Part of the Vuvu Valley

With the generators going at the school grounds as darkness fell, so the temperatures started to drop. I opted for a bucket bath outside in the makeshift showers that had been erected for us. Even though freezing but with hot water provided in buckets and the steam coming off my body, enough to start a sauna, I felt fabulous after that! Once again, enjoying the unique experience that rural South Africa has to offer was always going to be part of my journey. It’s humbling to be exposed to this form of living as it makes you realize how much you have to be grateful for!

After dinner in the “principal’s office” and when ready, Neville and I followed a family of a women and her three boys from the area through the village and taken to their home where we were both given our own beds in one of the rooms of the two roomed house. Again, a very humbling experience where total strangers welcome you as a stranger into their own homes and hearts without questions asked.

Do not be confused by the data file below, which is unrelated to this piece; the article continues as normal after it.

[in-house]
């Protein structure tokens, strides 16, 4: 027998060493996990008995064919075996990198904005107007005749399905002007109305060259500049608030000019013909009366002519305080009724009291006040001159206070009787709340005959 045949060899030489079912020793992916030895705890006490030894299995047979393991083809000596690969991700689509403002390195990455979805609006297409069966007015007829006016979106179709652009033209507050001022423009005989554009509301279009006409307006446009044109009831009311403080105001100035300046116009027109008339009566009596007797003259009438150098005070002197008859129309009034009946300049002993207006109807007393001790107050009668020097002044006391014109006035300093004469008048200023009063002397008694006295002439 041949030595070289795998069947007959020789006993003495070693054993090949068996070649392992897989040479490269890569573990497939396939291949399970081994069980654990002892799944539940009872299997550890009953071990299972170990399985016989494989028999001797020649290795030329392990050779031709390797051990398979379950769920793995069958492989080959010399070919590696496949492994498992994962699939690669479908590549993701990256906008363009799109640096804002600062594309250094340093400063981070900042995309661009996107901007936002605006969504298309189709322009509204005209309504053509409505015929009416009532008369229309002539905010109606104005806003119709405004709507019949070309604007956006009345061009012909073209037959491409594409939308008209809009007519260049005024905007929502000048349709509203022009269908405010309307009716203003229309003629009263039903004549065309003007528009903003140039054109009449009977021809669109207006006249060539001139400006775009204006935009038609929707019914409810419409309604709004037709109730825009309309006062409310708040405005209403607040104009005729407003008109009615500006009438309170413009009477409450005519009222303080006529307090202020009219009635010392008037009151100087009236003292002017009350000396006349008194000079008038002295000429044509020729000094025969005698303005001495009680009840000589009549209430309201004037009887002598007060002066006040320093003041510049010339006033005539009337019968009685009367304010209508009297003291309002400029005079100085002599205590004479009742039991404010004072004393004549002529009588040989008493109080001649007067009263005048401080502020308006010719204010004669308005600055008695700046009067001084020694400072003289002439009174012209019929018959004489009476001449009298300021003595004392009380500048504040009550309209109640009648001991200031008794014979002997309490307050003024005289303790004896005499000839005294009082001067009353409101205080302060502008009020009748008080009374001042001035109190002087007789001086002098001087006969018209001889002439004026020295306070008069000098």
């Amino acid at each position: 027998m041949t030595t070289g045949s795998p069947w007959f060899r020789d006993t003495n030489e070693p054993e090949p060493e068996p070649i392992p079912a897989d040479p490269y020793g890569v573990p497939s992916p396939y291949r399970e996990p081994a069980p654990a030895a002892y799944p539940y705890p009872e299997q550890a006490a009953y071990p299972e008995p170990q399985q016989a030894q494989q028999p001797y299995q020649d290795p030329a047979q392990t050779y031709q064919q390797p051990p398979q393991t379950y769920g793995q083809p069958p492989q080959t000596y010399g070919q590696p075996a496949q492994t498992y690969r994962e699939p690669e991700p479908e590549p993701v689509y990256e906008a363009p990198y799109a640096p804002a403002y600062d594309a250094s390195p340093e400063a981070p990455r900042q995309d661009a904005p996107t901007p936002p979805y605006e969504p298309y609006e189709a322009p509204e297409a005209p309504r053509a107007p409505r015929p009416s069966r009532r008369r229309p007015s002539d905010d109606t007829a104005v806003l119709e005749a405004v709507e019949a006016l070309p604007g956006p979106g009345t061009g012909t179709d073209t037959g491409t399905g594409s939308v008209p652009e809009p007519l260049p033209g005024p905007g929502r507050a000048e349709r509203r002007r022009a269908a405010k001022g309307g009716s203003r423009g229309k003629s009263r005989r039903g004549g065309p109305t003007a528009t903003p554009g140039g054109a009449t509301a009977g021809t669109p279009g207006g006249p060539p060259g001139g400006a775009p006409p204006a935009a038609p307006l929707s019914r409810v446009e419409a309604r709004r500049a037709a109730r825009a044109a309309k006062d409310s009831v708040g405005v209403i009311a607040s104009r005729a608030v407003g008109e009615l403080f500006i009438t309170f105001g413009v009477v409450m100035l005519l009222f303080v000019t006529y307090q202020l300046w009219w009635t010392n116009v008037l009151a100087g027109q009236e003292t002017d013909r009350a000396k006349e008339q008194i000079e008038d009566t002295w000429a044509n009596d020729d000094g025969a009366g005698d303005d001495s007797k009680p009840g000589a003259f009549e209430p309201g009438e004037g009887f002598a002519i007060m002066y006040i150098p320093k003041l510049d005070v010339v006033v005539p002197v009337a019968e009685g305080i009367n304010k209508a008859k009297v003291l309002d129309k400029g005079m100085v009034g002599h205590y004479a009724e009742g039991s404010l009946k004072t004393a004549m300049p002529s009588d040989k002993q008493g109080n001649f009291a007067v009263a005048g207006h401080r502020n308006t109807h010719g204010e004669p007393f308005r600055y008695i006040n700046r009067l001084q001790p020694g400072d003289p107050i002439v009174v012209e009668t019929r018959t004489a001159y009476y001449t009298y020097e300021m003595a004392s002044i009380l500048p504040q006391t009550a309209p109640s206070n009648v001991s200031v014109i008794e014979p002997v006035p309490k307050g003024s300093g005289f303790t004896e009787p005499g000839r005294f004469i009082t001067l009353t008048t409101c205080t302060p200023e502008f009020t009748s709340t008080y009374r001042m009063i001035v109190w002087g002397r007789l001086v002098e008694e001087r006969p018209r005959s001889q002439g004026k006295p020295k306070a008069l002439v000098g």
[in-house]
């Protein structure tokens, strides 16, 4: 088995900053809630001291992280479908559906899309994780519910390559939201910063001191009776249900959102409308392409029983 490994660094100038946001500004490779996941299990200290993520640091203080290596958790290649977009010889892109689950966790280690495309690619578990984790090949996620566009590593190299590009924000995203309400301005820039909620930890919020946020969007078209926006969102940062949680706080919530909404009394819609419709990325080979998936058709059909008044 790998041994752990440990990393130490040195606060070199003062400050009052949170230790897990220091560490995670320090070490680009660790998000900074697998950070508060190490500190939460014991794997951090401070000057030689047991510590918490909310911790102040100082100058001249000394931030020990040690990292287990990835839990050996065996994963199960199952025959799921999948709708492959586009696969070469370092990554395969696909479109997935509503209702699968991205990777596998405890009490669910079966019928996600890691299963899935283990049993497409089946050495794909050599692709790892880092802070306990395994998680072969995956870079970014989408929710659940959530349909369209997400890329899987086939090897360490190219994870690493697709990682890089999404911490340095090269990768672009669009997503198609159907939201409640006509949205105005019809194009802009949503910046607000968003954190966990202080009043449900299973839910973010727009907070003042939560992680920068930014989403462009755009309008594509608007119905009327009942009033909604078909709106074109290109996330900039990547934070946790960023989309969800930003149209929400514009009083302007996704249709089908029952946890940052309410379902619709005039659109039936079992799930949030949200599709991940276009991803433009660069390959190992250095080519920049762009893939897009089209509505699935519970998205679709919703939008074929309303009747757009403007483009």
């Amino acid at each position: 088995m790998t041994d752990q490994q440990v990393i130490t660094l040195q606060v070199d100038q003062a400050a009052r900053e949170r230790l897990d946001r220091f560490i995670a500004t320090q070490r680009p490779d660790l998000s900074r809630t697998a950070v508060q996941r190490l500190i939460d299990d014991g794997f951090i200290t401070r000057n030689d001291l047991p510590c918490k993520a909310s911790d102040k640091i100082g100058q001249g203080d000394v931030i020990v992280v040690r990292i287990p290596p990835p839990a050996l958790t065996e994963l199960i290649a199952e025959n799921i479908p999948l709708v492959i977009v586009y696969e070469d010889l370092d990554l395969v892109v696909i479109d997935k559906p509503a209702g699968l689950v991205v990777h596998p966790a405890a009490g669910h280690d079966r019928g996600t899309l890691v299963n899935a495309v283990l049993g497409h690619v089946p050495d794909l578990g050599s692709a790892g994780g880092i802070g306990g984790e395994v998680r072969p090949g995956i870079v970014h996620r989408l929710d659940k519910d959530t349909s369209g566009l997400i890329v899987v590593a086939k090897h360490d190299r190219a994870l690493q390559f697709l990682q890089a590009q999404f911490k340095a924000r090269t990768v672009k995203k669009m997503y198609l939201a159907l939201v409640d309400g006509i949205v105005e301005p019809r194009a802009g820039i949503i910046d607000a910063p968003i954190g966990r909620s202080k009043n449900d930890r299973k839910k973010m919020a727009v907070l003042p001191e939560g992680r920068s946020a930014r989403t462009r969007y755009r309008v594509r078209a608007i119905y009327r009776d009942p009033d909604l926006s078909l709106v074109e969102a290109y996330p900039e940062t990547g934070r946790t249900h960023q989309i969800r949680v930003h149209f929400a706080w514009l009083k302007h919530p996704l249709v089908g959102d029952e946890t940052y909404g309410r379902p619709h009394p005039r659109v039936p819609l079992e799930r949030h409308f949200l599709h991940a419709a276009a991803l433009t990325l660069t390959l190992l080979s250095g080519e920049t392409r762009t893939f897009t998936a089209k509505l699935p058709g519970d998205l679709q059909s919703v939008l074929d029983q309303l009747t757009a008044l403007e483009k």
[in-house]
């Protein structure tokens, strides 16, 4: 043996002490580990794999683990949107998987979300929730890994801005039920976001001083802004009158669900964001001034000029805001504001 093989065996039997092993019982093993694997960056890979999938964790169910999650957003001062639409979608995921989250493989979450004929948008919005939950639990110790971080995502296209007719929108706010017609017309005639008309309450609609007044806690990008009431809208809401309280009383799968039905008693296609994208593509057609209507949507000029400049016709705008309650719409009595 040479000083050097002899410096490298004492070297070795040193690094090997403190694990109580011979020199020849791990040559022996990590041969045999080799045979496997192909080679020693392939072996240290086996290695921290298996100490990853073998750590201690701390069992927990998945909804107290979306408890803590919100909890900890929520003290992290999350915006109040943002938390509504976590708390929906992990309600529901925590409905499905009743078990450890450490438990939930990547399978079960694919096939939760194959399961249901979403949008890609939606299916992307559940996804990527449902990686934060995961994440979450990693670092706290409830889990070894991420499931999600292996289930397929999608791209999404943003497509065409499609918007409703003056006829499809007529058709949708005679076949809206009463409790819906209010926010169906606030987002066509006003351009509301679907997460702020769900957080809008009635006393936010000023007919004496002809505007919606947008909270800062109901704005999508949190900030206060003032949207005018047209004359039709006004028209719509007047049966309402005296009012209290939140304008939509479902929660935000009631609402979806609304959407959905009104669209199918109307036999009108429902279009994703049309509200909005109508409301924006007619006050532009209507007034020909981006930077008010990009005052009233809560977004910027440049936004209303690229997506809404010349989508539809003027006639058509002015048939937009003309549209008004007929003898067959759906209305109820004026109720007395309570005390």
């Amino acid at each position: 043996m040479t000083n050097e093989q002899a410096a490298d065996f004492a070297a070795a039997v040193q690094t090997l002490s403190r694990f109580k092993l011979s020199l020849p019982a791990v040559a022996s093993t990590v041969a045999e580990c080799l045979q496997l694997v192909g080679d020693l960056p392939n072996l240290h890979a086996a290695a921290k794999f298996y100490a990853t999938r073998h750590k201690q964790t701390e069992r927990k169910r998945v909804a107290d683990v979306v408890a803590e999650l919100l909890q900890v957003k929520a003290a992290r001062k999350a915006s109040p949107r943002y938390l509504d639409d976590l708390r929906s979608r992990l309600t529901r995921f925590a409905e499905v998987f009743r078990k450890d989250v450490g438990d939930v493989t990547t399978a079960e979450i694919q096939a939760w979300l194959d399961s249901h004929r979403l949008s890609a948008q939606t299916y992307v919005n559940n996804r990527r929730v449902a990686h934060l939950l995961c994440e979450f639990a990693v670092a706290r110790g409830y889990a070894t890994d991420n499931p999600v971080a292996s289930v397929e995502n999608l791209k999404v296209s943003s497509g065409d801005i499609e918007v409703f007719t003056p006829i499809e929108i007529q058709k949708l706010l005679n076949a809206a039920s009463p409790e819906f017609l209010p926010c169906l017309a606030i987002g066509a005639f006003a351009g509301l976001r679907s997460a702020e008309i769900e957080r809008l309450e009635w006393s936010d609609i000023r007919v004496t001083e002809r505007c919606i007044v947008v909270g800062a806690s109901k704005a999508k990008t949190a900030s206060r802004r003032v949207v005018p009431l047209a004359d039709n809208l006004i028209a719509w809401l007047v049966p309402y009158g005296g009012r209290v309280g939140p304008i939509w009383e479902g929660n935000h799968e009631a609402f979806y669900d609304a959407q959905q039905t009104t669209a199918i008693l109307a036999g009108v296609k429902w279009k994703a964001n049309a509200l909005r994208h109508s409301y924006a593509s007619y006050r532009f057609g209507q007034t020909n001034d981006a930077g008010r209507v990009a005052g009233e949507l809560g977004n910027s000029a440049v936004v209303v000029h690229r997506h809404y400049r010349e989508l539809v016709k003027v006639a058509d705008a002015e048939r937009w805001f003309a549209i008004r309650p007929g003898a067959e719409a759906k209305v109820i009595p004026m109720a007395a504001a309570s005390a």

Bed for the night in Vuvu
With the wind howling outside, I settled down to a restless night’s sleep, more so that my body was bruised and uncomfortable from the events of the day. Reflecting on the day, it was more about the journey and concentrating on how far we had come vs how far to go.....

Feeling exhausted, I think I drifted off to a sleep with a smile on my face...